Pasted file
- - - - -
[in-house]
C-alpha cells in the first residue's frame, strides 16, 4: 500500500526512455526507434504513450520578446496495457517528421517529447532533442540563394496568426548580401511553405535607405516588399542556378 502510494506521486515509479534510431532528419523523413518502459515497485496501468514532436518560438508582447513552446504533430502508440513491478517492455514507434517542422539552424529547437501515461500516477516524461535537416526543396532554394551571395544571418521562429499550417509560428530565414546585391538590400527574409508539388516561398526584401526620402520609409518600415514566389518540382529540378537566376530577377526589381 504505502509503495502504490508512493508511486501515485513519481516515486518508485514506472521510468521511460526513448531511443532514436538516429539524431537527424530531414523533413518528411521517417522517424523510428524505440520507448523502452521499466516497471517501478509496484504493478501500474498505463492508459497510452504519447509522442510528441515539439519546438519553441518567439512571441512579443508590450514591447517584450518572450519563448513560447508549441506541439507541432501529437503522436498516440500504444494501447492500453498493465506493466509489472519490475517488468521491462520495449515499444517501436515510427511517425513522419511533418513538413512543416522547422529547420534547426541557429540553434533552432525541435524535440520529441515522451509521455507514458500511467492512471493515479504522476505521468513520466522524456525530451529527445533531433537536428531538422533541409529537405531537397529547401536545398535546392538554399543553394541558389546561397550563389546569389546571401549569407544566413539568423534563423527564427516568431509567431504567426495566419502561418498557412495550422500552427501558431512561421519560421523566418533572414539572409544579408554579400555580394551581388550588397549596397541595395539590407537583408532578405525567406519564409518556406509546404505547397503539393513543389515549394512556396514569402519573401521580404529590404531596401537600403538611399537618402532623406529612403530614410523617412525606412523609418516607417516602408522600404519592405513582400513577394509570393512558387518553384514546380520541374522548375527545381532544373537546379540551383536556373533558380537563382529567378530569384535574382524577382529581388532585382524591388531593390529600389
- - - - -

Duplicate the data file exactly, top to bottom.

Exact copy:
[in-house]
C-alpha cells in the first residue's frame, strides 16, 4: 500500500526512455526507434504513450520578446496495457517528421517529447532533442540563394496568426548580401511553405535607405516588399542556378 502510494506521486515509479534510431532528419523523413518502459515497485496501468514532436518560438508582447513552446504533430502508440513491478517492455514507434517542422539552424529547437501515461500516477516524461535537416526543396532554394551571395544571418521562429499550417509560428530565414546585391538590400527574409508539388516561398526584401526620402520609409518600415514566389518540382529540378537566376530577377526589381 504505502509503495502504490508512493508511486501515485513519481516515486518508485514506472521510468521511460526513448531511443532514436538516429539524431537527424530531414523533413518528411521517417522517424523510428524505440520507448523502452521499466516497471517501478509496484504493478501500474498505463492508459497510452504519447509522442510528441515539439519546438519553441518567439512571441512579443508590450514591447517584450518572450519563448513560447508549441506541439507541432501529437503522436498516440500504444494501447492500453498493465506493466509489472519490475517488468521491462520495449515499444517501436515510427511517425513522419511533418513538413512543416522547422529547420534547426541557429540553434533552432525541435524535440520529441515522451509521455507514458500511467492512471493515479504522476505521468513520466522524456525530451529527445533531433537536428531538422533541409529537405531537397529547401536545398535546392538554399543553394541558389546561397550563389546569389546571401549569407544566413539568423534563423527564427516568431509567431504567426495566419502561418498557412495550422500552427501558431512561421519560421523566418533572414539572409544579408554579400555580394551581388550588397549596397541595395539590407537583408532578405525567406519564409518556406509546404505547397503539393513543389515549394512556396514569402519573401521580404529590404531596401537600403538611399537618402532623406529612403530614410523617412525606412523609418516607417516602408522600404519592405513582400513577394509570393512558387518553384514546380520541374522548375527545381532544373537546379540551383536556373533558380537563382529567378530569384535574382524577382529581388532585382524591388531593390529600389